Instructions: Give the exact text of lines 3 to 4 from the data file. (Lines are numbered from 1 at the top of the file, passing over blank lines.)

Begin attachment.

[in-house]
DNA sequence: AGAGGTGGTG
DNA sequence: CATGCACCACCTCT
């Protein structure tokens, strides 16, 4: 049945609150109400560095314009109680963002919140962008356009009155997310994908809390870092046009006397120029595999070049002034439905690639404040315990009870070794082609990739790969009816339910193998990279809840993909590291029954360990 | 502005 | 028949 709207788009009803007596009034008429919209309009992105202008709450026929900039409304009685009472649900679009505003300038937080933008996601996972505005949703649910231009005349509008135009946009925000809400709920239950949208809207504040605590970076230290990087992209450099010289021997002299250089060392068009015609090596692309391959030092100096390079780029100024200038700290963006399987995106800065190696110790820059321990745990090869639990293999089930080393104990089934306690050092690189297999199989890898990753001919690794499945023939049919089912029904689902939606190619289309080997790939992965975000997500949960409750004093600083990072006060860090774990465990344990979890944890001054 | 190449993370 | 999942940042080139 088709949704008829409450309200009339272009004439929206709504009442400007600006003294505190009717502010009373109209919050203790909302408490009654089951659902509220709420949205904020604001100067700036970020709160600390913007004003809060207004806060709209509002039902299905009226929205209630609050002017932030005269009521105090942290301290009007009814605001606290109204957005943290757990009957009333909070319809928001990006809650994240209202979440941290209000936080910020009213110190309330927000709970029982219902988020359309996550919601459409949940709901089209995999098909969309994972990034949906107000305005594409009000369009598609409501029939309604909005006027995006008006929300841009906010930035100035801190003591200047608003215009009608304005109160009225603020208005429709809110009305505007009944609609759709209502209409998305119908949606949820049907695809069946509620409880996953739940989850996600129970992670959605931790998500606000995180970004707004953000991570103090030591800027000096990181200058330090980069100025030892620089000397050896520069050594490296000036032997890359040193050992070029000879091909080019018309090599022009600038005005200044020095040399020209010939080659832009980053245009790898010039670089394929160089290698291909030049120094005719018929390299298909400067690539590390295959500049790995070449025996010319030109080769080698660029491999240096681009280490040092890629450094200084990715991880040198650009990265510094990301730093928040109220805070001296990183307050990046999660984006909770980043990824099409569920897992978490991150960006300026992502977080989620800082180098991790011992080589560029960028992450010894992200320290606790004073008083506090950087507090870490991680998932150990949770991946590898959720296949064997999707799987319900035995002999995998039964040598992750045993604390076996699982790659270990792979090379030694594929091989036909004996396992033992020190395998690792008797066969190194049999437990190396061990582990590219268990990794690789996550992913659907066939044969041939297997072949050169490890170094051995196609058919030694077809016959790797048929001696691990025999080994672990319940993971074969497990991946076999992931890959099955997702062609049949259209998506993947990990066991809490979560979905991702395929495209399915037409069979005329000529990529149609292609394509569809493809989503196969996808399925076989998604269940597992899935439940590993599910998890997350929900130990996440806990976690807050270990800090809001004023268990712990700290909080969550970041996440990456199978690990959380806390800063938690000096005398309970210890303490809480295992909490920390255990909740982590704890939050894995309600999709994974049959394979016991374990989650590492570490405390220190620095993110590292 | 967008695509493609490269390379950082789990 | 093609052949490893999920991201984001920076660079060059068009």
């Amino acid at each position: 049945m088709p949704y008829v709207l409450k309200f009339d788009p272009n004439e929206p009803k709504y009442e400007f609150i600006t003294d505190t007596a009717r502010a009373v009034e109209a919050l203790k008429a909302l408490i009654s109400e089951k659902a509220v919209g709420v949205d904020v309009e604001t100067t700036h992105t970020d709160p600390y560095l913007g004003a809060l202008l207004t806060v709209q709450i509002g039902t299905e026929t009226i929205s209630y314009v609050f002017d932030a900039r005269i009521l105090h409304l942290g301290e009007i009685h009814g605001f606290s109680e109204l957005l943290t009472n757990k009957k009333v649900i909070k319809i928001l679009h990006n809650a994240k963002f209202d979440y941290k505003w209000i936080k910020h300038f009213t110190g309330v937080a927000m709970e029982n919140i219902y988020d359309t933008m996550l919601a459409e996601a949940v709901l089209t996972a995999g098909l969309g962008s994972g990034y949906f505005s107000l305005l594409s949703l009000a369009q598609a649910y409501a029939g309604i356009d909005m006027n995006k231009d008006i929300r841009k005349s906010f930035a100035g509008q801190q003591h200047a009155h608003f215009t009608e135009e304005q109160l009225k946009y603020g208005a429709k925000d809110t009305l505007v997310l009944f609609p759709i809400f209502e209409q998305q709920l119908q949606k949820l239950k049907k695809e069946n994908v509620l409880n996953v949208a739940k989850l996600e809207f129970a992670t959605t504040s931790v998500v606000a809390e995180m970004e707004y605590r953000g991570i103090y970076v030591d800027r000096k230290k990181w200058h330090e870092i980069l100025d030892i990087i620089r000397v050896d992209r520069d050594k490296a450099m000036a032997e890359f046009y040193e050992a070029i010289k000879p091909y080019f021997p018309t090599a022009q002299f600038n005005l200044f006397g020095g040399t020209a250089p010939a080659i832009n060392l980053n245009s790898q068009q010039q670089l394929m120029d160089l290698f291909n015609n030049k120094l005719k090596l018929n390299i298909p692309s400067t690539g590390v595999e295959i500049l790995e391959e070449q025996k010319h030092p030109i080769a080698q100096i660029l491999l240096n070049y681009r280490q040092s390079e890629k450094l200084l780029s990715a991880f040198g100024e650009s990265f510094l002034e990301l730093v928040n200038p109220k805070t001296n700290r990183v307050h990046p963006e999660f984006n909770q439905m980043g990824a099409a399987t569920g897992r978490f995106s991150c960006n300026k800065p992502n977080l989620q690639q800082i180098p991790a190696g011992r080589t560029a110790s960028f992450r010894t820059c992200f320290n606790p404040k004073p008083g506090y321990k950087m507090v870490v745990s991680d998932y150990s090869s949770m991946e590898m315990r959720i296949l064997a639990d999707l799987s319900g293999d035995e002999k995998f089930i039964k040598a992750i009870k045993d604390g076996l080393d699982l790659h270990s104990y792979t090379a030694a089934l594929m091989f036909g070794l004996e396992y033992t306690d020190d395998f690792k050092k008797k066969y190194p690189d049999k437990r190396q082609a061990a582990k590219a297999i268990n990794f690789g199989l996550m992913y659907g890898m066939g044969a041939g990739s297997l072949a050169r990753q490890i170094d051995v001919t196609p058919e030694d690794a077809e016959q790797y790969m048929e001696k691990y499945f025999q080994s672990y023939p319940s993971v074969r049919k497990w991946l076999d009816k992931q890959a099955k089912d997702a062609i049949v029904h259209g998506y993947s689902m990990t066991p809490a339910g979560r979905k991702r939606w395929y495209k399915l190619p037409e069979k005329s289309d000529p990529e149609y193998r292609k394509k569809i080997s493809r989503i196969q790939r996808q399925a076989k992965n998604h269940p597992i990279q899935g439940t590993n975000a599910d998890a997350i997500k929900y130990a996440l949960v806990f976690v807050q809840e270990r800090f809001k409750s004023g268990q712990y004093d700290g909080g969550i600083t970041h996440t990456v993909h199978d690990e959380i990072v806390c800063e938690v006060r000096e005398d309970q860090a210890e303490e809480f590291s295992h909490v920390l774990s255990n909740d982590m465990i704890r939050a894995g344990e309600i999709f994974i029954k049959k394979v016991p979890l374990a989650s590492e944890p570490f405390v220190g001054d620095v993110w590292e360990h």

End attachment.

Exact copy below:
DNA sequence: CATGCACCACCTCT
């Protein structure tokens, strides 16, 4: 049945609150109400560095314009109680963002919140962008356009009155997310994908809390870092046009006397120029595999070049002034439905690639404040315990009870070794082609990739790969009816339910193998990279809840993909590291029954360990 | 502005 | 028949 709207788009009803007596009034008429919209309009992105202008709450026929900039409304009685009472649900679009505003300038937080933008996601996972505005949703649910231009005349509008135009946009925000809400709920239950949208809207504040605590970076230290990087992209450099010289021997002299250089060392068009015609090596692309391959030092100096390079780029100024200038700290963006399987995106800065190696110790820059321990745990090869639990293999089930080393104990089934306690050092690189297999199989890898990753001919690794499945023939049919089912029904689902939606190619289309080997790939992965975000997500949960409750004093600083990072006060860090774990465990344990979890944890001054 | 190449993370 | 999942940042080139 088709949704008829409450309200009339272009004439929206709504009442400007600006003294505190009717502010009373109209919050203790909302408490009654089951659902509220709420949205904020604001100067700036970020709160600390913007004003809060207004806060709209509002039902299905009226929205209630609050002017932030005269009521105090942290301290009007009814605001606290109204957005943290757990009957009333909070319809928001990006809650994240209202979440941290209000936080910020009213110190309330927000709970029982219902988020359309996550919601459409949940709901089209995999098909969309994972990034949906107000305005594409009000369009598609409501029939309604909005006027995006008006929300841009906010930035100035801190003591200047608003215009009608304005109160009225603020208005429709809110009305505007009944609609759709209502209409998305119908949606949820049907695809069946509620409880996953739940989850996600129970992670959605931790998500606000995180970004707004953000991570103090030591800027000096990181200058330090980069100025030892620089000397050896520069050594490296000036032997890359040193050992070029000879091909080019018309090599022009600038005005200044020095040399020209010939080659832009980053245009790898010039670089394929160089290698291909030049120094005719018929390299298909400067690539590390295959500049790995070449025996010319030109080769080698660029491999240096681009280490040092890629450094200084990715991880040198650009990265510094990301730093928040109220805070001296990183307050990046999660984006909770980043990824099409569920897992978490991150960006300026992502977080989620800082180098991790011992080589560029960028992450010894992200320290606790004073008083506090950087507090870490991680998932150990949770991946590898959720296949064997999707799987319900035995002999995998039964040598992750045993604390076996699982790659270990792979090379030694594929091989036909004996396992033992020190395998690792008797066969190194049999437990190396061990582990590219268990990794690789996550992913659907066939044969041939297997072949050169490890170094051995196609058919030694077809016959790797048929001696691990025999080994672990319940993971074969497990991946076999992931890959099955997702062609049949259209998506993947990990066991809490979560979905991702395929495209399915037409069979005329000529990529149609292609394509569809493809989503196969996808399925076989998604269940597992899935439940590993599910998890997350929900130990996440806990976690807050270990800090809001004023268990712990700290909080969550970041996440990456199978690990959380806390800063938690000096005398309970210890303490809480295992909490920390255990909740982590704890939050894995309600999709994974049959394979016991374990989650590492570490405390220190620095993110590292 | 967008695509493609490269390379950082789990 | 093609052949490893999920991201984001920076660079060059068009």